The Program Experimento, created by Siemens Stiftung and promoted by
the Siemens Foundation in Brazil, is based on STEAM education.
There are many definitions and interpretations of this methodology, but in
general, it is the integrated and applied teaching of Science, Technology,
Engineering, Arts and Math – origin of the acronym STEAM. Learning
revolves around the development of technological solutions and problem
solving in the real world, by constructing projects.
Students are invited to investigate, propose and create experiments. The
integration between the five areas encourages them to get their hands
dirty, using the knowledge they have and acquiring new knowledge, in an
active and contextualized way. “STEAM education, given its
multidisciplinary nature, prepares students for contemporary challenges as it helps them to develop social and emotional values and skills”, explains
Mariana Abrahão, biologist and educator, a partner of the Siemens
Foundation in teacher training.
The origin of STEAM education
The movement emerged in the United States when, in the early 2000s,
some reports pointed out a drop in young people´s interest in pursuing
professional careers in the areas of science, technology, engineering and
math, which was largely due to the teaching model and traditional andoutdated form of transmitting knowledge in a strict manner, without any practical application. “The country soon realized the negative impact that this factor could have on forming qualified labor, affecting not only school performance indicators, but the industry as a whole”, Mariana says.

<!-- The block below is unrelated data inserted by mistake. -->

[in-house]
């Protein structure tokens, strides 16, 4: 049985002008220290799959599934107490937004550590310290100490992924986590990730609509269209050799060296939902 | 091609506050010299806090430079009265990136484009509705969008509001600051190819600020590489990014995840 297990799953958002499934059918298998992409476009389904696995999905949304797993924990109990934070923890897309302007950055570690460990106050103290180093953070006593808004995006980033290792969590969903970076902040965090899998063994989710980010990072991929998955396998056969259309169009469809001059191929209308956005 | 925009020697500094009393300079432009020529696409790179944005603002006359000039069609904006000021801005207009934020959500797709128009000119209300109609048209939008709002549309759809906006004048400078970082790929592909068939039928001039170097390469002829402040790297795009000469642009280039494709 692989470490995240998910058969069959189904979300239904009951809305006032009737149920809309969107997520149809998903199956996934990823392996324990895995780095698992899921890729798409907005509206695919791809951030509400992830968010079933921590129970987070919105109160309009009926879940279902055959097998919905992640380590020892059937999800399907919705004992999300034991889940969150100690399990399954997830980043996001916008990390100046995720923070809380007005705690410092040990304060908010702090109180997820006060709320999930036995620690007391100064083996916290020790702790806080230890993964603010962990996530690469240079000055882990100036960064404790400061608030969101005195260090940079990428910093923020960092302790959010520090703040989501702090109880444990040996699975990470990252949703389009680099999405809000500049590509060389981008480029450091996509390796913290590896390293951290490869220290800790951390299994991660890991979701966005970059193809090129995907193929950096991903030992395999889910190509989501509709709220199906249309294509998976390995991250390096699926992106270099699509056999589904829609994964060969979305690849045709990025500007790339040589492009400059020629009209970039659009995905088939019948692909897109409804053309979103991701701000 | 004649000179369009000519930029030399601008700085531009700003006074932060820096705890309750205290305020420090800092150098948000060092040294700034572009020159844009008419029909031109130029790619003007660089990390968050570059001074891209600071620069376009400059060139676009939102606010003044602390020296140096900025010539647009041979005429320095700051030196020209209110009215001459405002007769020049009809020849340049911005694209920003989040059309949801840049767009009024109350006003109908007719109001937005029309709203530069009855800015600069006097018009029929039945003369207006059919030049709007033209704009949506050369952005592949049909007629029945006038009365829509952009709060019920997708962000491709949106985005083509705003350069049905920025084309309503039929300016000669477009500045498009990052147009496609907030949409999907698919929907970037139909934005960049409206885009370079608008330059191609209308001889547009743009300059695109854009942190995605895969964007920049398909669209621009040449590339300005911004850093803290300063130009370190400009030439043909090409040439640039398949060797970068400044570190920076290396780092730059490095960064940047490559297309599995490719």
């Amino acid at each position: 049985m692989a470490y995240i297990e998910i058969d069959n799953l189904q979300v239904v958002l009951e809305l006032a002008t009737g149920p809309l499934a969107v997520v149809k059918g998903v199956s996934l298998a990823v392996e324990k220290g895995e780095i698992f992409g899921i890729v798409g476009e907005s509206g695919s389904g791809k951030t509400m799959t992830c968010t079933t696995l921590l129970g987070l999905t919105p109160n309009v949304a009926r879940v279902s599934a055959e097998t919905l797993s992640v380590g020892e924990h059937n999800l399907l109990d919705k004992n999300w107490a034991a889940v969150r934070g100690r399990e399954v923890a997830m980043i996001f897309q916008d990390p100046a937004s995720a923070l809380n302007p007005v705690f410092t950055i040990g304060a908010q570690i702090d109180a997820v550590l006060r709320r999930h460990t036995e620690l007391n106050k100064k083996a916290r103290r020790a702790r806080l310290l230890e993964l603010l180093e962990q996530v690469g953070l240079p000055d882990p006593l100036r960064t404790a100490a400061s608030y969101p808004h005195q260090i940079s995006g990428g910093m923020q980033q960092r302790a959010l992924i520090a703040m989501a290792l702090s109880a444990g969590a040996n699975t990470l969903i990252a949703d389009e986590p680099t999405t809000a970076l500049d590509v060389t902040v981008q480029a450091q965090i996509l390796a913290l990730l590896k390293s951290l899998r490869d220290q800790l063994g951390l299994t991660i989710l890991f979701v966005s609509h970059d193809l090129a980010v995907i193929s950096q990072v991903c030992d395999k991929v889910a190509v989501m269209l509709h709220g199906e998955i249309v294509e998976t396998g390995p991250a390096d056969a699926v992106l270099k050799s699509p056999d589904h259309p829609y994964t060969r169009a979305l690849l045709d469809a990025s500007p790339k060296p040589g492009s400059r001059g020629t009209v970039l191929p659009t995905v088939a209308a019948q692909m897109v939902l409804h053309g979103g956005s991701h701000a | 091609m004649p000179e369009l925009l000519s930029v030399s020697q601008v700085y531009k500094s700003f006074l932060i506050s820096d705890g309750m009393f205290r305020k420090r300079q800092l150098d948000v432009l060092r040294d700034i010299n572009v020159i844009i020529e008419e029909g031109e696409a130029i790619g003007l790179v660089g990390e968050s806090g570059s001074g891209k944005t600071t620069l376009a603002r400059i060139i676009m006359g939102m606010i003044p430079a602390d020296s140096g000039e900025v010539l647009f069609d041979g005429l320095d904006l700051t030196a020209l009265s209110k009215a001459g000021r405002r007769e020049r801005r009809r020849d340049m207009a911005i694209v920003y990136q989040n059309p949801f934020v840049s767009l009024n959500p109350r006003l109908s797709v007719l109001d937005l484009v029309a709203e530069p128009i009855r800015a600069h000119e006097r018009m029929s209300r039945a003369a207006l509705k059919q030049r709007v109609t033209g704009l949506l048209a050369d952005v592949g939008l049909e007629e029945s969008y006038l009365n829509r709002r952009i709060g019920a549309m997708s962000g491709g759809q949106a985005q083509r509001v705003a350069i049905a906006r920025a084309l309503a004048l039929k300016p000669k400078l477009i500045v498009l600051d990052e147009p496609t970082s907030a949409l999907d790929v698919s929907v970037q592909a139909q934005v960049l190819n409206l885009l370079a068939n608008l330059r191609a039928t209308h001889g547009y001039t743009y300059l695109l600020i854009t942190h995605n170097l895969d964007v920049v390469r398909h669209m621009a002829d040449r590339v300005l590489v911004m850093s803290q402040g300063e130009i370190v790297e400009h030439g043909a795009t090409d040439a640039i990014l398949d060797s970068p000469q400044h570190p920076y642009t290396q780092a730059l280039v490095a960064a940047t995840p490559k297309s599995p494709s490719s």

Thus, the STEM curriculum was created, initially without the “A”, for Arts, to foster the interest of students for these careers. “Soon, the concept spread
to other countries, given the great importance that innovation, combined
with technological and scientific transformations, acquired in societies,
even influencing the political sphere. At the time, the United States already
showed signs of having scarce human resources in the STEM areas and
created these educational actions to improve its technical strength and
ensure its economic leadership on the world stage”, João Guilherme
Camargo dos Santos and Luziene Aparecida Grandi add, teachers from
Escola de Inventor [School for inventors], in Ribeirão Preto, also a Siemens
Foundation partner in the Program Experimento.
The advantages of STEAM education
In this active approach, the student is responsible for building their
knowledge. “It is up to the teacher to support the formation of a critical,
autonomous citizen, not just one that memorizes and produces knowledge,
but a historical and social subject who learns, integrates and creates
something new”, explain the educators at Escola do Inventor.
The practice is not just in the classroom, it ends up extending to everyday
activities and contributing to being more resilient, reflective and
collaborative citizens, in addition to being tolerant of different points of view and opinions. These are essential skills for the 21st century citizen, who must constantly adapt to the rapid changes in society and the many
challenges we encounter in our routine”, Mariana comments.
She reinforces the student’s involvement in the class as an advantage:
“Curiosity has been increasingly reduced in young people, who have all the
answers in the palm of their hands, on a smartphone, and who attend
about five hours of classes per day where the answers are given along with
the questions by the teachers themselves”. STEAM piques curiosity and
5 characteristics of STEAM education
- It has an open methodology, no step-by-steps
- A project can last for one class or several months
- The teacher acts as mediator and advisor
- A laboratory or special room is not required
- Each STEAM class is always different